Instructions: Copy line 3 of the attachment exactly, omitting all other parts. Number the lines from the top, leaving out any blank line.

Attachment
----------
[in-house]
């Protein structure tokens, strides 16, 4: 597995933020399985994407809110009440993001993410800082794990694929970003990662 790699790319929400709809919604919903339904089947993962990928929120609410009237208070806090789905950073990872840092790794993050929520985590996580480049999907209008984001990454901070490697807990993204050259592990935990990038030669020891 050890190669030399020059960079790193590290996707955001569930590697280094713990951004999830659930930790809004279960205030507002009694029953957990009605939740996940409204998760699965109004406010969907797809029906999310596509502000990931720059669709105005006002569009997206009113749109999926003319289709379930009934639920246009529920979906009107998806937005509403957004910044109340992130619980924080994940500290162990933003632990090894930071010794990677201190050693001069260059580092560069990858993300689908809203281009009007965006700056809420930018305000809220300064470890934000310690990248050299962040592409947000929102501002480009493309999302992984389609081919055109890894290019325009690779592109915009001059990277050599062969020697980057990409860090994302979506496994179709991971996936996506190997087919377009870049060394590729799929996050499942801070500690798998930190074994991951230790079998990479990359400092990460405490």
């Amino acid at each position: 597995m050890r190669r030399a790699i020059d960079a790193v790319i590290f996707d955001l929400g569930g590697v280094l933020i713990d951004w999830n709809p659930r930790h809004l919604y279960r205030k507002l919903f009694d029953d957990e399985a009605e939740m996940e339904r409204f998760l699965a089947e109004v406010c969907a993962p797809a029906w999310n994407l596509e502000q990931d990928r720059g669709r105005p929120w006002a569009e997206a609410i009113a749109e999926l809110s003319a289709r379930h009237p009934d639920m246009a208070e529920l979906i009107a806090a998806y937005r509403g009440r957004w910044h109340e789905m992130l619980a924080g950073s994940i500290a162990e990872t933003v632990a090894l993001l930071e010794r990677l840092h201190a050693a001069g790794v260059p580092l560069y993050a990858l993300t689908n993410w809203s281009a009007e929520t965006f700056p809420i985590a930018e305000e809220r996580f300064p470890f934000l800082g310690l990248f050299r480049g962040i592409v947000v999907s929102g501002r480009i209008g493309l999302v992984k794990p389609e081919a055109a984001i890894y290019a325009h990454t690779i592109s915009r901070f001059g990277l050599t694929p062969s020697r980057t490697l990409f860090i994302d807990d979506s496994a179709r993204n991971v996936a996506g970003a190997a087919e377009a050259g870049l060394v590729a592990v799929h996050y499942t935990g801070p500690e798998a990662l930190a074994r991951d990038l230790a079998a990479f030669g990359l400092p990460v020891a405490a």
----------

């Amino acid at each position: 597995m050890r190669r030399a790699i020059d960079a790193v790319i590290f996707d955001l929400g569930g590697v280094l933020i713990d951004w999830n709809p659930r930790h809004l919604y279960r205030k507002l919903f009694d029953d957990e399985a009605e939740m996940e339904r409204f998760l699965a089947e109004v406010c969907a993962p797809a029906w999310n994407l596509e502000q990931d990928r720059g669709r105005p929120w006002a569009e997206a609410i009113a749109e999926l809110s003319a289709r379930h009237p009934d639920m246009a208070e529920l979906i009107a806090a998806y937005r509403g009440r957004w910044h109340e789905m992130l619980a924080g950073s994940i500290a162990e990872t933003v632990a090894l993001l930071e010794r990677l840092h201190a050693a001069g790794v260059p580092l560069y993050a990858l993300t689908n993410w809203s281009a009007e929520t965006f700056p809420i985590a930018e305000e809220r996580f300064p470890f934000l800082g310690l990248f050299r480049g962040i592409v947000v999907s929102g501002r480009i209008g493309l999302v992984k794990p389609e081919a055109a984001i890894y290019a325009h990454t690779i592109s915009r901070f001059g990277l050599t694929p062969s020697r980057t490697l990409f860090i994302d807990d979506s496994a179709r993204n991971v996936a996506g970003a190997a087919e377009a050259g870049l060394v590729a592990v799929h996050y499942t935990g801070p500690e798998a990662l930190a074994r991951d990038l230790a079998a990479f030669g990359l400092p990460v020891a405490a």